This blog is about all aspects of the 'how to' of being a writer', and there is lots of advice out there about the 'how to' of doing the writing itself. But that doesn't mean I can't talk about doing the writing itself - this is what Being a Writer means.

The everdayness of writing is important. If you buy a notebook tomorrow and decide to write in it every day, by the time you fill it up it will have quite a lot of 'you' in it, and quite a lot of things that you didn't know you thought. Writing isn't a mechanical process during which you commit pre-existing thoughts to paper, or rather, this is only one aspect of writing. More often, it's a mental and mechanical process, during which ideas appear in front of you which you didn't know you had. They are formed both physically and imaginatively. Human beings are weirdly over-conscious mammals, and writing is an expression of this.

Virginia Woolf said: 'What one wants for writing is habit'.

Ernest Hemingway said 'The first draft of anything is shit'.

Samuel Beckett said: 'Ever tried. Every failed. No matter. Try again. Fail again. Fail better.'

Put these three quotes together and you get a pretty good route map. The first draft is just that. If  it feels like hard work, take notice of  Ms Woolf.  If it feels like rubbish, you are in the same club as Hemingway. And if you're failing, follow Beckett's lead and fail better.

As for 'habit', the best advice I ever heard was to write every day, for five minutes a day. Starting is everything. If you start, the chances are you will carry on for more than five minutes. But everydayness is vital, till you get down that first shit draft, and have something to work with.

Friday, 2 December 2011


Aha, I have detected a flaw in this blog. It doesn't tell you how to be a writer. Two reasons for this - or maybe three. Number one: it's complicated. Number two: where to start, blog-wise, having written a whole book on the subject? And number three - I am blog-phobic. It's the style of writing I am least comfortable with. Blogs are not diaries (weird, introspective, libellous, insane), but neither do I think they should be press releases, a constant dribble of PR about "I, an Author". (Boring, tiresome, witless, inane.) So I grind to a halt, wondering who reads this stuff anyway, worrying about Wrong Notes and sounding too negative or too smug, or as if I am being overly self-conscious about either of these things, and so...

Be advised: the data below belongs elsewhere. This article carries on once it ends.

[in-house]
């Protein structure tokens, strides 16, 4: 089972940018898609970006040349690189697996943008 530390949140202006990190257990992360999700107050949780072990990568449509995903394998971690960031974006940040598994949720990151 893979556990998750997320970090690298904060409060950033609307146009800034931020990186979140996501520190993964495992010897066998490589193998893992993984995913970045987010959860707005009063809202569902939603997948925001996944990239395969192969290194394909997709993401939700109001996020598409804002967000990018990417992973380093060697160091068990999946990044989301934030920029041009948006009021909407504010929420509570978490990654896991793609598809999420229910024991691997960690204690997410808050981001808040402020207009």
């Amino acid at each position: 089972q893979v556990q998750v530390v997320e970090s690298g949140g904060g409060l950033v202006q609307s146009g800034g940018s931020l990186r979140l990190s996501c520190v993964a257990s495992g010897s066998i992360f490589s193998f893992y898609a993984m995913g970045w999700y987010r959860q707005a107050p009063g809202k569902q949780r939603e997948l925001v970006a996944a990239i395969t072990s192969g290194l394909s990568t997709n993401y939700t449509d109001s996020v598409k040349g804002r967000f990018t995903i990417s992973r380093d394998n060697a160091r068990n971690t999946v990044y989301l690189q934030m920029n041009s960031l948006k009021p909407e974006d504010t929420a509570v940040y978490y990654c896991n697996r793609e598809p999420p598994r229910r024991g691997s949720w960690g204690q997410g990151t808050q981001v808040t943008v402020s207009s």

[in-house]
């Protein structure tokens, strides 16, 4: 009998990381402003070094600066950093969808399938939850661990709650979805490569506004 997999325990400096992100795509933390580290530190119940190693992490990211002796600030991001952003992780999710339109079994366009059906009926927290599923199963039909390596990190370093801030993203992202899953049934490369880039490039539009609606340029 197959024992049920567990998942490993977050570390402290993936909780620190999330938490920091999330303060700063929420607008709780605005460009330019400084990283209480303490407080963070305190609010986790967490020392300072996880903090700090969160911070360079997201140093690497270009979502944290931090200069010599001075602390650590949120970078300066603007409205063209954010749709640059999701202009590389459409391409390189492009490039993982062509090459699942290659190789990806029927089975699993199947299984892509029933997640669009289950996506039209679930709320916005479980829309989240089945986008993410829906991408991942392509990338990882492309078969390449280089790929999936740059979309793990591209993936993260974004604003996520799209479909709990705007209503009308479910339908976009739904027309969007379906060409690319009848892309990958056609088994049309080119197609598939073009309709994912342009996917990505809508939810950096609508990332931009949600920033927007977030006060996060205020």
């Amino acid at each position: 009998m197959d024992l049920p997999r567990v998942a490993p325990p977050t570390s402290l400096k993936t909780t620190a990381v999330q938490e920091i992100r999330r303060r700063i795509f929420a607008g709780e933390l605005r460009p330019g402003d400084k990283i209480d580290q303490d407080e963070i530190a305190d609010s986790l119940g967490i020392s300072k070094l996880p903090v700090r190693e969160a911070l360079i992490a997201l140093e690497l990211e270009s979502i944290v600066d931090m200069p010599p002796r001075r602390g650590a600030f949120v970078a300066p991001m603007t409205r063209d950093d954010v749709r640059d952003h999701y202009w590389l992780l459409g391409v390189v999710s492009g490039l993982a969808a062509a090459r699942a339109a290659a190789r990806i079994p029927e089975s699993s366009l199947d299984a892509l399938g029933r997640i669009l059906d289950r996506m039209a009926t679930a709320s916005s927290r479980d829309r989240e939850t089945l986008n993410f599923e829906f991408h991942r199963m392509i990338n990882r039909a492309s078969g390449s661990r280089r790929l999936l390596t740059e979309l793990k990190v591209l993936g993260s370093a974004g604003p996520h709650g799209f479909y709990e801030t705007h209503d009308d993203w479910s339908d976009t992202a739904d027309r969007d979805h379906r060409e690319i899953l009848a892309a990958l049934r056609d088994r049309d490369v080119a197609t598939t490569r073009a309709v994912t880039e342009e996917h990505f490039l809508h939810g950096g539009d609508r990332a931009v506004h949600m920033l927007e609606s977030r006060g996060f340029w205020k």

Anyway, I have put all this behind me now. Strictly professional. I have the book to hand, and I'm about to give you some excellent advice, in bite-size chunks, and really do please feel free not to buy the book, or, if you do, not to put an excellent review on Amazon.

Hilary Mantel wrote "Wolf  Hall", I heard her say recently, because it was the book that didn't exist that she wanted to read. On a slightly less high-flown level, I wrote this book because it was the book that didn't exist that I needed to read.

In 2004, I was Published for the first time, which seemed like it ought to mean something, this being the pinnacle of my ambition. But I was isolated and confused. I was waiting for someone to sprinkle fairy dust on my life (as if I was a Pippa Middleton table setting) but there was no fairy dust in sight. I wanted to be a Writer, not just someone who was published by accident. I needed help.

And so a few years later, I set out to write a book that would offer the friendly guidance I hadn't had when I started, and which had taken me years to find. Which is why the book is about "being a writer" not "doing the writing".

Not because I don't care about writing myself - I care more about this than any other part of the Writing Life - but because I know from experience that finding your neutral space is easier if you aren't in a state of sheer, blind panic or the Pits of Despair, the habitat of all too many writers.